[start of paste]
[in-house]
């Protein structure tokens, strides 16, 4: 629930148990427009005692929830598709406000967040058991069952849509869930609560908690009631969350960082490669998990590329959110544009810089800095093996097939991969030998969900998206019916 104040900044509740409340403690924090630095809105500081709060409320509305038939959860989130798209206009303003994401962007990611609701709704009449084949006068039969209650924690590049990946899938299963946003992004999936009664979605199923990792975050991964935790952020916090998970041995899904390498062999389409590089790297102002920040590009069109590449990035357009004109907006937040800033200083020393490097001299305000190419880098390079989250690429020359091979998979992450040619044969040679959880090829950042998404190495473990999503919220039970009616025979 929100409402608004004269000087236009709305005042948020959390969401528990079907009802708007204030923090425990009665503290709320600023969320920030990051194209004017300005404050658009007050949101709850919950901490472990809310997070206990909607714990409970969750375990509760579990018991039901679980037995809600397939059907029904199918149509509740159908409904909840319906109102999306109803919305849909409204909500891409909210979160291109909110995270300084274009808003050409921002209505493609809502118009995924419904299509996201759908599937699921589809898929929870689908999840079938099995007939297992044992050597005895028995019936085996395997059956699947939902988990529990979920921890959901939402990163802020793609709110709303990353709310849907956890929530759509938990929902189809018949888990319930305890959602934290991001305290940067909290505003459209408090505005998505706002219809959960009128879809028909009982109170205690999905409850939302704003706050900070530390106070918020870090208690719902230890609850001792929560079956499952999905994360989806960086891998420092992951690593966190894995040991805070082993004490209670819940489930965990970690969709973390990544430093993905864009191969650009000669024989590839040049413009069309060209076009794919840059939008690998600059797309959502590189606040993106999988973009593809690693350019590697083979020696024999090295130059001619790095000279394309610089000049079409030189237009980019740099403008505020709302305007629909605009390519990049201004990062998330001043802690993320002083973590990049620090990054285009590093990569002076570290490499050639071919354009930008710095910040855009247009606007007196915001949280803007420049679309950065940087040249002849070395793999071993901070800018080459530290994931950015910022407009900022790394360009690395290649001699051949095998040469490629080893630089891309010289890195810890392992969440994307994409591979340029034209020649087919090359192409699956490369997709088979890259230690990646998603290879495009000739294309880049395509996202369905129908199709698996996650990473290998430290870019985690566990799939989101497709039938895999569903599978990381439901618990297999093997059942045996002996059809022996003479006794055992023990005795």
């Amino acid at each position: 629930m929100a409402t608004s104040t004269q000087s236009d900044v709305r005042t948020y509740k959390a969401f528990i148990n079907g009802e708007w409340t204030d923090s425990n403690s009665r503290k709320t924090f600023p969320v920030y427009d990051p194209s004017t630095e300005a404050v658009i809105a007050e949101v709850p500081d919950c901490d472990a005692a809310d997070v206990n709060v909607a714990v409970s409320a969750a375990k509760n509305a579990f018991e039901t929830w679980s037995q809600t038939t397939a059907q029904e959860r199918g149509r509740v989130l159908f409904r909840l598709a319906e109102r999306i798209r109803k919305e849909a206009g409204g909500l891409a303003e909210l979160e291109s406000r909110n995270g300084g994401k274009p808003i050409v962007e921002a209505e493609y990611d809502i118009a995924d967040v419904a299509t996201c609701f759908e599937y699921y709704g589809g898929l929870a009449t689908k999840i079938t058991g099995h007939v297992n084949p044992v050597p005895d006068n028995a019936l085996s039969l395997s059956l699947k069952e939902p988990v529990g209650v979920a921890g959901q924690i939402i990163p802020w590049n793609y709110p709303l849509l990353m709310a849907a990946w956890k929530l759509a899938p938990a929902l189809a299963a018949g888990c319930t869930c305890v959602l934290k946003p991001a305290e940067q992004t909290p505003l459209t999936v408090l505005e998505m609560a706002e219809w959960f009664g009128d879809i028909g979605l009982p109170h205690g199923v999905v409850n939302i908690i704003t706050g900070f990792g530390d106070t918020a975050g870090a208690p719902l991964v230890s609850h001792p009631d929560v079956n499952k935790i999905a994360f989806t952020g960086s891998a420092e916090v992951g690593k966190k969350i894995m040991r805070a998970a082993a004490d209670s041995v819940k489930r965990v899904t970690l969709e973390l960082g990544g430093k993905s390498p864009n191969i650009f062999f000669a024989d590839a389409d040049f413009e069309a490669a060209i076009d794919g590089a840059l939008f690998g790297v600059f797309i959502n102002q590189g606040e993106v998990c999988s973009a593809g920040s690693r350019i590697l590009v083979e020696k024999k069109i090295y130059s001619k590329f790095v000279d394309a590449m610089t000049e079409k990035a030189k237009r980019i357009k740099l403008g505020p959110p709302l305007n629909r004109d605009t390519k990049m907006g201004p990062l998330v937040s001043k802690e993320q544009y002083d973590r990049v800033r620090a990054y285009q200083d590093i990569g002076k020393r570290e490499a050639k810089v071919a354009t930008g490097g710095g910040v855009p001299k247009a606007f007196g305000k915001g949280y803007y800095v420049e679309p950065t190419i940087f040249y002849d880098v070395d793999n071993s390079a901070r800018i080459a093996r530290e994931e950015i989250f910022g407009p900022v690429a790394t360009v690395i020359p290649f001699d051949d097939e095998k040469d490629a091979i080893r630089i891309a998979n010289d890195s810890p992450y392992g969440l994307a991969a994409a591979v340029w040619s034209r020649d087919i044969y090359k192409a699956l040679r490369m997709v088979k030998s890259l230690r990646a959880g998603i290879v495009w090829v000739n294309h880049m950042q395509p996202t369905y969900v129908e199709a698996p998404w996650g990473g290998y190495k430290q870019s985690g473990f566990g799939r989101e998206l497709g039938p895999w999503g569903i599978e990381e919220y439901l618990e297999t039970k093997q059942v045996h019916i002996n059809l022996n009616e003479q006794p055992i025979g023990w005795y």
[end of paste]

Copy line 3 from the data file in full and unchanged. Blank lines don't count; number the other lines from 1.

């Amino acid at each position: 629930m929100a409402t608004s104040t004269q000087s236009d900044v709305r005042t948020y509740k959390a969401f528990i148990n079907g009802e708007w409340t204030d923090s425990n403690s009665r503290k709320t924090f600023p969320v920030y427009d990051p194209s004017t630095e300005a404050v658009i809105a007050e949101v709850p500081d919950c901490d472990a005692a809310d997070v206990n709060v909607a714990v409970s409320a969750a375990k509760n509305a579990f018991e039901t929830w679980s037995q809600t038939t397939a059907q029904e959860r199918g149509r509740v989130l159908f409904r909840l598709a319906e109102r999306i798209r109803k919305e849909a206009g409204g909500l891409a303003e909210l979160e291109s406000r909110n995270g300084g994401k274009p808003i050409v962007e921002a209505e493609y990611d809502i118009a995924d967040v419904a299509t996201c609701f759908e599937y699921y709704g589809g898929l929870a009449t689908k999840i079938t058991g099995h007939v297992n084949p044992v050597p005895d006068n028995a019936l085996s039969l395997s059956l699947k069952e939902p988990v529990g209650v979920a921890g959901q924690i939402i990163p802020w590049n793609y709110p709303l849509l990353m709310a849907a990946w956890k929530l759509a899938p938990a929902l189809a299963a018949g888990c319930t869930c305890v959602l934290k946003p991001a305290e940067q992004t909290p505003l459209t999936v408090l505005e998505m609560a706002e219809w959960f009664g009128d879809i028909g979605l009982p109170h205690g199923v999905v409850n939302i908690i704003t706050g900070f990792g530390d106070t918020a975050g870090a208690p719902l991964v230890s609850h001792p009631d929560v079956n499952k935790i999905a994360f989806t952020g960086s891998a420092e916090v992951g690593k966190k969350i894995m040991r805070a998970a082993a004490d209670s041995v819940k489930r965990v899904t970690l969709e973390l960082g990544g430093k993905s390498p864009n191969i650009f062999f000669a024989d590839a389409d040049f413009e069309a490669a060209i076009d794919g590089a840059l939008f690998g790297v600059f797309i959502n102002q590189g606040e993106v998990c999988s973009a593809g920040s690693r350019i590697l590009v083979e020696k024999k069109i090295y130059s001619k590329f790095v000279d394309a590449m610089t000049e079409k990035a030189k237009r980019i357009k740099l403008g505020p959110p709302l305007n629909r004109d605009t390519k990049m907006g201004p990062l998330v937040s001043k802690e993320q544009y002083d973590r990049v800033r620090a990054y285009q200083d590093i990569g002076k020393r570290e490499a050639k810089v071919a354009t930008g490097g710095g910040v855009p001299k247009a606007f007196g305000k915001g949280y803007y800095v420049e679309p950065t190419i940087f040249y002849d880098v070395d793999n071993s390079a901070r800018i080459a093996r530290e994931e950015i989250f910022g407009p900022v690429a790394t360009v690395i020359p290649f001699d051949d097939e095998k040469d490629a091979i080893r630089i891309a998979n010289d890195s810890p992450y392992g969440l994307a991969a994409a591979v340029w040619s034209r020649d087919i044969y090359k192409a699956l040679r490369m997709v088979k030998s890259l230690r990646a959880g998603i290879v495009w090829v000739n294309h880049m950042q395509p996202t369905y969900v129908e199709a698996p998404w996650g990473g290998y190495k430290q870019s985690g473990f566990g799939r989101e998206l497709g039938p895999w999503g569903i599978e990381e919220y439901l618990e297999t039970k093997q059942v045996h019916i002996n059809l022996n009616e003479q006794p055992i025979g023990w005795y």